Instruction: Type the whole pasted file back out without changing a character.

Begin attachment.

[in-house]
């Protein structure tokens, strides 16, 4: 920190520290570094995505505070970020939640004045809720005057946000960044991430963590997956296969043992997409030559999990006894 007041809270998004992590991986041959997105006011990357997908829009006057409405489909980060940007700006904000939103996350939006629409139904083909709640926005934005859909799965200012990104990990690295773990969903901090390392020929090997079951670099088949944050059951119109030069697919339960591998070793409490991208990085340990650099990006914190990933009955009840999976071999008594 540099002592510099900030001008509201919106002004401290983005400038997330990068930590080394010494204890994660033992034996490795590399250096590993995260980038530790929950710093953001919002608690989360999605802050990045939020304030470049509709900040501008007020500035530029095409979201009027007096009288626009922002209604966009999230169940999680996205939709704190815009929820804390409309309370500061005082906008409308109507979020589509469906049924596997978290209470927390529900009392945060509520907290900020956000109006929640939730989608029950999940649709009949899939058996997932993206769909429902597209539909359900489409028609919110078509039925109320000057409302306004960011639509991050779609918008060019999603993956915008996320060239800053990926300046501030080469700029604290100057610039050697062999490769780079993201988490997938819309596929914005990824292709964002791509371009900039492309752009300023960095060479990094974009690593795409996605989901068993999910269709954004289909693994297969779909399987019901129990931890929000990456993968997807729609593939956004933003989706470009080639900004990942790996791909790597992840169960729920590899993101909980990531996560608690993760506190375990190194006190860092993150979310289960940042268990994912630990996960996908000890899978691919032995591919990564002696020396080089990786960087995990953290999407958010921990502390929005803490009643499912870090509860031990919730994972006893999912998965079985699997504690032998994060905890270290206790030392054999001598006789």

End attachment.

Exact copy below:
[in-house]
């Protein structure tokens, strides 16, 4: 920190520290570094995505505070970020939640004045809720005057946000960044991430963590997956296969043992997409030559999990006894 007041809270998004992590991986041959997105006011990357997908829009006057409405489909980060940007700006904000939103996350939006629409139904083909709640926005934005859909799965200012990104990990690295773990969903901090390392020929090997079951670099088949944050059951119109030069697919339960591998070793409490991208990085340990650099990006914190990933009955009840999976071999008594 540099002592510099900030001008509201919106002004401290983005400038997330990068930590080394010494204890994660033992034996490795590399250096590993995260980038530790929950710093953001919002608690989360999605802050990045939020304030470049509709900040501008007020500035530029095409979201009027007096009288626009922002209604966009999230169940999680996205939709704190815009929820804390409309309370500061005082906008409308109507979020589509469906049924596997978290209470927390529900009392945060509520907290900020956000109006929640939730989608029950999940649709009949899939058996997932993206769909429902597209539909359900489409028609919110078509039925109320000057409302306004960011639509991050779609918008060019999603993956915008996320060239800053990926300046501030080469700029604290100057610039050697062999490769780079993201988490997938819309596929914005990824292709964002791509371009900039492309752009300023960095060479990094974009690593795409996605989901068993999910269709954004289909693994297969779909399987019901129990931890929000990456993968997807729609593939956004933003989706470009080639900004990942790996791909790597992840169960729920590899993101909980990531996560608690993760506190375990190194006190860092993150979310289960940042268990994912630990996960996908000890899978691919032995591919990564002696020396080089990786960087995990953290999407958010921990502390929005803490009643499912870090509860031990919730994972006893999912998965079985699997504690032998994060905890270290206790030392054999001598006789």